Taylor DeBoer Interviews Jon Spelman about The Prostate Dialogues
Storyteller Jon Spelman is bringing his acclaimed performance, The Prostate Dialogues and Tales of the Tellywacker to Baltimore Theatre Project this weekend, February 5th through the 8th. Inspired by his bout with prostate cancer, the fragility of life, fatherhood, and aging, The Prostate Dialogues takes the audience on a 75 minute journey from an MRI machine to the El Camino in Spain to a quirky little alley he calls home. According Nuvo of Indianapolis, Spelman quotes everyone from “Herman Melville to Mark Twain to Miss Alabama in such a way that the whole audience gets to grapple with immortality and death and live to tell about it, all while laughing.”
The very personal, candid nature of Spelman’s storytelling, which you can preview on his Soundcloud page, invites the audience into his thoughtful, quirky, silly, and sentimental life as he questions everything and everyone along the way. I’ve known Jon for a while now and had the pleasure of sitting down with him last week to chat about The Prostate Dialogues and his career as a professional storyteller.
Taylor DeBoer: As revealed in the title, you had prostate cancer. Obviously that was a very difficult time in your life and this performance is inspired by that time and many others including growing old and family life.
When did you start working on this project?
Jon Spelman: I keep a writer’s journal. At some point I went back and started to read what I had written after the diagnosis and through the surgery. A year after my surgery I re-read them and thought, “this might make a piece.” I had an opportunity to get some money for it and applied for a grant. I didn’t get the grant but that’s where it all started. I started talking to some people and writing and writing and writing and everything that happened started to come back. If you start writing about something, a little innocuous detail can make it all come back.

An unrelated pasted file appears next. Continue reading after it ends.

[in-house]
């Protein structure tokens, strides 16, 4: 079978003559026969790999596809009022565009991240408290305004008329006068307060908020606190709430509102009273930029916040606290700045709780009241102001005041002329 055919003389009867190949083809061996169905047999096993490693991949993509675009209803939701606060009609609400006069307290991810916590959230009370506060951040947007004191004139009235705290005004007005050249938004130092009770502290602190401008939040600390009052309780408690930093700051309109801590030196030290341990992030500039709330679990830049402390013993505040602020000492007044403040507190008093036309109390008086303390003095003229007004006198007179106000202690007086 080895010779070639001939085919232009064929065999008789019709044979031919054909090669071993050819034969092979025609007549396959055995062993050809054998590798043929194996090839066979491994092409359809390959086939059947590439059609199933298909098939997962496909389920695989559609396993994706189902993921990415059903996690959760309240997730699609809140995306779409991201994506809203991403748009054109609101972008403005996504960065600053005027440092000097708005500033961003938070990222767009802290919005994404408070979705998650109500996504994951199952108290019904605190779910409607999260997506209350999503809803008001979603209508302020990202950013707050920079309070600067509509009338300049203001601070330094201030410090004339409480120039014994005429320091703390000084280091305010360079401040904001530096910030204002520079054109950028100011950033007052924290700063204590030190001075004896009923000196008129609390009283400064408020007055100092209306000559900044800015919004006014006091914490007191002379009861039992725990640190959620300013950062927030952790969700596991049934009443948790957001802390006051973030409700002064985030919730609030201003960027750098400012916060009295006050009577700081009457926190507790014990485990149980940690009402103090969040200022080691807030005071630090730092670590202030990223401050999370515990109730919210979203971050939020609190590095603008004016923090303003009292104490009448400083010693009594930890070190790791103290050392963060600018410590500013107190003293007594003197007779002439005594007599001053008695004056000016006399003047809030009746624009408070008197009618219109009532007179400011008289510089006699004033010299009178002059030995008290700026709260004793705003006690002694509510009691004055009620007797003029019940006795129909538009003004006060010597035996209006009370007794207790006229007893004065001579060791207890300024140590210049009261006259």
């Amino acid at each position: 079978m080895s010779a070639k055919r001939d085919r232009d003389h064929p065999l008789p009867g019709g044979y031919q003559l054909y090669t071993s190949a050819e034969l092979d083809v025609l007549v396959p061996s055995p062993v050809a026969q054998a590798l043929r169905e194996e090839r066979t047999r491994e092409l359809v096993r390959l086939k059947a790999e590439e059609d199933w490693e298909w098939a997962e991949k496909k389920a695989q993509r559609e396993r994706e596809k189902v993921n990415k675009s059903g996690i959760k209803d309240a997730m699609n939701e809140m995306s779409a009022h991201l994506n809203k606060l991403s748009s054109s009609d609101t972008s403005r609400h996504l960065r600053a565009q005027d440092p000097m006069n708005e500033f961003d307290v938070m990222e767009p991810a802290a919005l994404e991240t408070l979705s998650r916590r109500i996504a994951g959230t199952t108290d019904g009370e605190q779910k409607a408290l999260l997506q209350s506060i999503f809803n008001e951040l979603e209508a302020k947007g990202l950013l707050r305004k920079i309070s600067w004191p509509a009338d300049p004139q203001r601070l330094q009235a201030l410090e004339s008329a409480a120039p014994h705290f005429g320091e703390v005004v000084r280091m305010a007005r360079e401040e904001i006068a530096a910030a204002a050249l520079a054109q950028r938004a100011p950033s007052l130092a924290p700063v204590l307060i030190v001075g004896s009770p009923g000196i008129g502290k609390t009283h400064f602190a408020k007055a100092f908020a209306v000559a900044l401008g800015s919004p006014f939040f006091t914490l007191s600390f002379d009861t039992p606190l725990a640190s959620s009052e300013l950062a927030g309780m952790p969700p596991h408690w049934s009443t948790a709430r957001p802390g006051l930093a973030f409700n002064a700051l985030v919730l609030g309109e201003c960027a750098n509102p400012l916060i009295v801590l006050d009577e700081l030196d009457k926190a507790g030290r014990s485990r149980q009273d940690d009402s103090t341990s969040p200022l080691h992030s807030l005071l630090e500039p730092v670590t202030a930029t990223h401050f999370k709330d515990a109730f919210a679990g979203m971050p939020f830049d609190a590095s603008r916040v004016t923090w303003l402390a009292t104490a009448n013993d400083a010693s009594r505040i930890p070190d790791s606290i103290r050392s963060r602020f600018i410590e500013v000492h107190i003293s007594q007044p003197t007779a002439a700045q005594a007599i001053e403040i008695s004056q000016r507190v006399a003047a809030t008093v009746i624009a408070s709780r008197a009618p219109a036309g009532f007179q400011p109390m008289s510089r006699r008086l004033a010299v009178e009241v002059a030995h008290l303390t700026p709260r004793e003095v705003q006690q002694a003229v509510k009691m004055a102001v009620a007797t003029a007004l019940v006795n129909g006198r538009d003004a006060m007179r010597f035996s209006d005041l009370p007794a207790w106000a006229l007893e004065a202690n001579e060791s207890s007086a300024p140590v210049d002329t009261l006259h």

TD: What’s your history? How did you first become a performer and writer? Did you start as an actor?
JS: I majored in acting as an undergraduate and got a graduate degree in directing. I got a job as an associate artistic director at a large professional theater company, where I did some acting, directing, and teaching. Eventually I started my own theatre company for which I served as the lead writer and director.
TD: When did you transition to what you do now, which is storytelling?
JS: In the later years of the theatre company we needed another show and we didn’t have enough money for it so I wrote and stared in a one-person show called, The Fire in Me Now. All I actually did was sit on a box and talk for 90 minutes — that felt good and audiences liked it. Just recently I came across a review of that piece in the Palm Beach Post about it being the most interesting thing at a festival dominated by the New York Ballet. I showed it to my wife the other day as I had forgotten the review. That’s why I kept going, back then. Because of that review. I guess that’s why I keep going now, because of responses like that and those hundreds and hundreds of communications from audience members at performances.